Tonight only, the MinaSama-No Theatre Company, one of our town’s few Asian-American performance groups, presents Norman’s Special Day, a new one-act comedy. Written, directed, produced, and performed by Asian Americans, the play is the story of a modern young Asian American who is granted three wishes on his birthday by a mystical Asian wizard. Show time is 7:30 PM at the Midwest Buddhist Temple, 435 W. Menomonee. The suggested donation is $2. Call 907-2180 for information.

Sunday 11

If you can’t find anything at the SAIC or Chinese American Service League holiday gift affairs, try the Chicago Underground Designers Christmas Bazaar. For the third year in a row, Dawn Hurwitz and her gang of more than 85 artisans are putting on a big one-of-a-kind display everything from clothing and jewelry to “woven things and paper things and things made with stones.” It runs from noon to 7 PM at Navy Pier, Grand Avenue and the lake. It’s $2 to come in and browse; kids get in free. For more call 989-4200.

While Santa pays a special visit to the sea lion pool at the Lincoln Park Zoo, his helpers will pass out songbooks and greenery for the 12th annual Caroling to the Animals. After a few warm-up choruses of “Jingle Bells” and other faves, carolers will serenade the residents of the primate and reptile houses and the Children’s Zoo. The Glen Ellyn Children’s Chorus, the Young Naperville Singers, the Jubilate! Children’s Choir, and the Palatine Children’s Chorus–accompanied by the Chicago Brass Quintet–will also be featured. Free treats include cookies and hot cider. It all starts at 3 PM at the zoo, 2200 N. Cannon Dr., and it’s free. For more call 294-2493 or 935-6700.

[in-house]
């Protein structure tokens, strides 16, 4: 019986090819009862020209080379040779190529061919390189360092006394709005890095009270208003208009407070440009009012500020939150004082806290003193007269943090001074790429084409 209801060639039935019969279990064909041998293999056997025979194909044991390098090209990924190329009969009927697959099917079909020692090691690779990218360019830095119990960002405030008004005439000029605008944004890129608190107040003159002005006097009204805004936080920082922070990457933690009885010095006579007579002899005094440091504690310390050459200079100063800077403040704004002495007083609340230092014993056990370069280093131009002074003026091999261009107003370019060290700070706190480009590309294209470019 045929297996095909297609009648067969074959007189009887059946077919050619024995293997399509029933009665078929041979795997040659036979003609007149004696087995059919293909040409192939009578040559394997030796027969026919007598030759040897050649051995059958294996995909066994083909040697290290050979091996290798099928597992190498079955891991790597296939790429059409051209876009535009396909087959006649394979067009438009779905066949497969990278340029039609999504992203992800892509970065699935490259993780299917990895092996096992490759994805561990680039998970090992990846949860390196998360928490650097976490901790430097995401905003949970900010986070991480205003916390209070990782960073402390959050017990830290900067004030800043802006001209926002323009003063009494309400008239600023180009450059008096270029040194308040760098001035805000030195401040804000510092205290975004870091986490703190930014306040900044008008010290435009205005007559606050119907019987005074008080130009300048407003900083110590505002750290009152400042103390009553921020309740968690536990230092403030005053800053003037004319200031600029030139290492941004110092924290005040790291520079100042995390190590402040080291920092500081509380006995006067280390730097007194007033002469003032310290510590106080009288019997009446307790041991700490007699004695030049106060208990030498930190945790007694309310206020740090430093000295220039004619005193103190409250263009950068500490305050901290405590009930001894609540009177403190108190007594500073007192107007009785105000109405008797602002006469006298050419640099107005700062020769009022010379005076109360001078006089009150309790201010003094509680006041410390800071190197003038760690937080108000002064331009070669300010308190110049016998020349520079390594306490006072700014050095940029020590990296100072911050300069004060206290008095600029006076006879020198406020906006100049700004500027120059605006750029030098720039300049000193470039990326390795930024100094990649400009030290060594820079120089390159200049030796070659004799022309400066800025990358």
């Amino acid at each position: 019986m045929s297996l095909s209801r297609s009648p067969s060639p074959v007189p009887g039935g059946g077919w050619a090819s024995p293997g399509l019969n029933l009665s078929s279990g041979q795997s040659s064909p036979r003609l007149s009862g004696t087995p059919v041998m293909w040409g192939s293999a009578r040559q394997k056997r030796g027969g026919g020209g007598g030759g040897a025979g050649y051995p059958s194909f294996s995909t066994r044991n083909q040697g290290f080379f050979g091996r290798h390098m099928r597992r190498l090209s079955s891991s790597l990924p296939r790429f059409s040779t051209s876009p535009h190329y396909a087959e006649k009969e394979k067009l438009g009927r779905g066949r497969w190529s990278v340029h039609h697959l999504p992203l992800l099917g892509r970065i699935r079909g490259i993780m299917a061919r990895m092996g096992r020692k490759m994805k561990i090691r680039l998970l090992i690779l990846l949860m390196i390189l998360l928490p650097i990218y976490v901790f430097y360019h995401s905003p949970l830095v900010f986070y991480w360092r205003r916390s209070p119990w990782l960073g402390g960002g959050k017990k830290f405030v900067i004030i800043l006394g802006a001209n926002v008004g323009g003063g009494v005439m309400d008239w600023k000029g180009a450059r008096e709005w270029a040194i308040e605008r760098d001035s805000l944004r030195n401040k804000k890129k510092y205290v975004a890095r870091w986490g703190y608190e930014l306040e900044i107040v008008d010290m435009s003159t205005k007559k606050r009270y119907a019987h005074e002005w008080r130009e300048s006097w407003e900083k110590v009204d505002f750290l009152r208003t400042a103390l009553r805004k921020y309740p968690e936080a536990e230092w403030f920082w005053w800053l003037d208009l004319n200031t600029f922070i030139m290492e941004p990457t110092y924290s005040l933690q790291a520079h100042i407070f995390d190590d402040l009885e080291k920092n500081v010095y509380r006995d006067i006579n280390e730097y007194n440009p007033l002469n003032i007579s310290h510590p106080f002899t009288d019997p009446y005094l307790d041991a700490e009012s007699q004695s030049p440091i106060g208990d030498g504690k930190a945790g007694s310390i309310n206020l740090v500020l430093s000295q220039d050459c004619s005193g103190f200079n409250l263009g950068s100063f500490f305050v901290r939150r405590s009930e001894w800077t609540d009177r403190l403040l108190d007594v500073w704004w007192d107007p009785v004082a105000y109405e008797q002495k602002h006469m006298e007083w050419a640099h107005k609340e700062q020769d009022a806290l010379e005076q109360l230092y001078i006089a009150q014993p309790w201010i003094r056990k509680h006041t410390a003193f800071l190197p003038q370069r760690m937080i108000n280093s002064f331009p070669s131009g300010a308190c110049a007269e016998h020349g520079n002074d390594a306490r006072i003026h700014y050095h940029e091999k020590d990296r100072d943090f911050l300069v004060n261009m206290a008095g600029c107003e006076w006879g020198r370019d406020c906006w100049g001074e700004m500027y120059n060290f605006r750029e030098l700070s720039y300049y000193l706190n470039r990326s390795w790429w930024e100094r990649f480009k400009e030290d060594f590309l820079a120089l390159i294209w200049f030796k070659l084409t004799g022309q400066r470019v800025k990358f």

Monday 12

Make this a movie night, beginning with local filmmaker Julia Cameron’s God’s Will, a ghost story shot entirely in Chicago. Cameron worked successfully for ten years in the Hollywood studio system before striking out on her own; God’s Will is her feature debut. It’ll be screened at 6:15 as part of Women in Film’s monthly meeting, which starts with a reception at 5:30 PM in the State of Illinois Building’s lower-level auditorium, 100 W. Randolph. Cameron will take questions from the audience after the show. Admission is $3 for WIF members, $10 for all others. Call 372-2363.

The Man Who Left His Will on Film is a haunting 1970 Japanese movie about a young 60s leftist who finds the loaded camera of another radical who has leapt to his death while fleeing the police. Even though the found footage is meaningless, the young man becomes obsessed with it and eventually relives the events that led to the suicidal jump. Directed by Nagisa Oshima, the black-and-white film is in Japanese with English subtitles. It’ll be screened at 7 and 9 tonight at Facets Multimedia, 1517 W. Fullerton. Admission is $3 for Facets members, $5 for all others. For more call 281-4114.